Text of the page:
(see 24 November update, below)
“Putin has given the children of Karelia not a summer camp or a sanatorium (none remain in the republic), nor a polyclinic for children — not one has been built during the past 20 years — but a concentration camp,” writes Emilia Slabunova, Yabloko deputy in the Karelian republic’s legislative assembly.
Vatnavolok village, Kondopoga district
As reported on television, a replica of the wartime camps set up by the occupying Finns has been built to recreate the life and daily existence of their under-age internees [during the Continuation War, 1941-1944]. Children from Karelian schools will be brought on “patriotic weekend” visits to the camp in the village of Vatnavolok (Kondopoga district). The funding for its construction comes from a presidential grant to an organisation that, according to its statutes, was set up to help deprived children.
A quarter of Karelia’s children are from families with incomes below the national minimum, comments Slabunova, while the republic in Russia’s northwest has more sick children than all but one other of the country’s 80 plus regions: so much for the president’s recently declared Ten Years of Childhood!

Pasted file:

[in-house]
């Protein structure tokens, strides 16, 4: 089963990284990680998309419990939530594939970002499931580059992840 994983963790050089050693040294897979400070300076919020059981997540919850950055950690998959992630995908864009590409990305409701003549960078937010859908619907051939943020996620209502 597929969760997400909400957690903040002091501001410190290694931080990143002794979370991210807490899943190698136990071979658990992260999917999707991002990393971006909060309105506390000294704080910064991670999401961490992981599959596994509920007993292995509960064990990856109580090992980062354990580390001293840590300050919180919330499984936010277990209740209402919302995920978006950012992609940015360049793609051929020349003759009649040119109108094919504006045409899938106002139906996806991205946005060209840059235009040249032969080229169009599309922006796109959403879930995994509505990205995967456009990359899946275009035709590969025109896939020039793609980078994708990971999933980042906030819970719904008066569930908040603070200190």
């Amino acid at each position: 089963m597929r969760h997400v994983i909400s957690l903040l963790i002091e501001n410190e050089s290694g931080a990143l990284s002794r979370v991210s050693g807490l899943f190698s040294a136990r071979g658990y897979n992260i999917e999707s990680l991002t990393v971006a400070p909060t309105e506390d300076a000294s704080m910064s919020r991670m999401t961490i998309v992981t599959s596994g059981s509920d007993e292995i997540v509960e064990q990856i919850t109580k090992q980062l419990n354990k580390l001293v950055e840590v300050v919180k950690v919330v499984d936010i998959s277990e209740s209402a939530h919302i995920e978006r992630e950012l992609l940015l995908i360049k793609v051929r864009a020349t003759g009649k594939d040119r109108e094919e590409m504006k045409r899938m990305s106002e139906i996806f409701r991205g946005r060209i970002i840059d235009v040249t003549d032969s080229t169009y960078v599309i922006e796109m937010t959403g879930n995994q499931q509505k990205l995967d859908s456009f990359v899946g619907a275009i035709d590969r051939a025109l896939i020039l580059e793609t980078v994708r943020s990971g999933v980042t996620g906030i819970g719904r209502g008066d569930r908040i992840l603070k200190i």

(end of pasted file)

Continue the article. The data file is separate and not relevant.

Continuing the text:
Leftover film props
In 2019 “Vesuri”, a film about under-age wartime detainees in Finnish occupied Karelia, was shown on local TV. It was filmed in summer 2018 and funded by the Russian Federation Ministry of Culture and the Cinema Fund; the two organisations provided 30 million roubles, but since the film was not widely shown it only earned 75,000 roubles.
The scenery created for the film was left in a stone quarry near Sopokha village and locals quietly began to use the materials for construction. Natalya Abramova of the Open Possibilities Foundation (Petrozavodsk) suggested that the barracks be moved to a site more suited to tourism and received a 2.8 million rouble grant for that purpose from the RF President. At several proposed sites the local inhabitants objected, including the final location of Vatnavolok (Aitniemi).
“It is not our intention, for example to condemn the Finnish side,” Abramova told Yle News (Finland). “Our task is to talk about history as truthfully as we can, not accusing anyone in particular, but condemning war itself because the civilian population suffers during military conflicts. We want to show that war should not happen again.”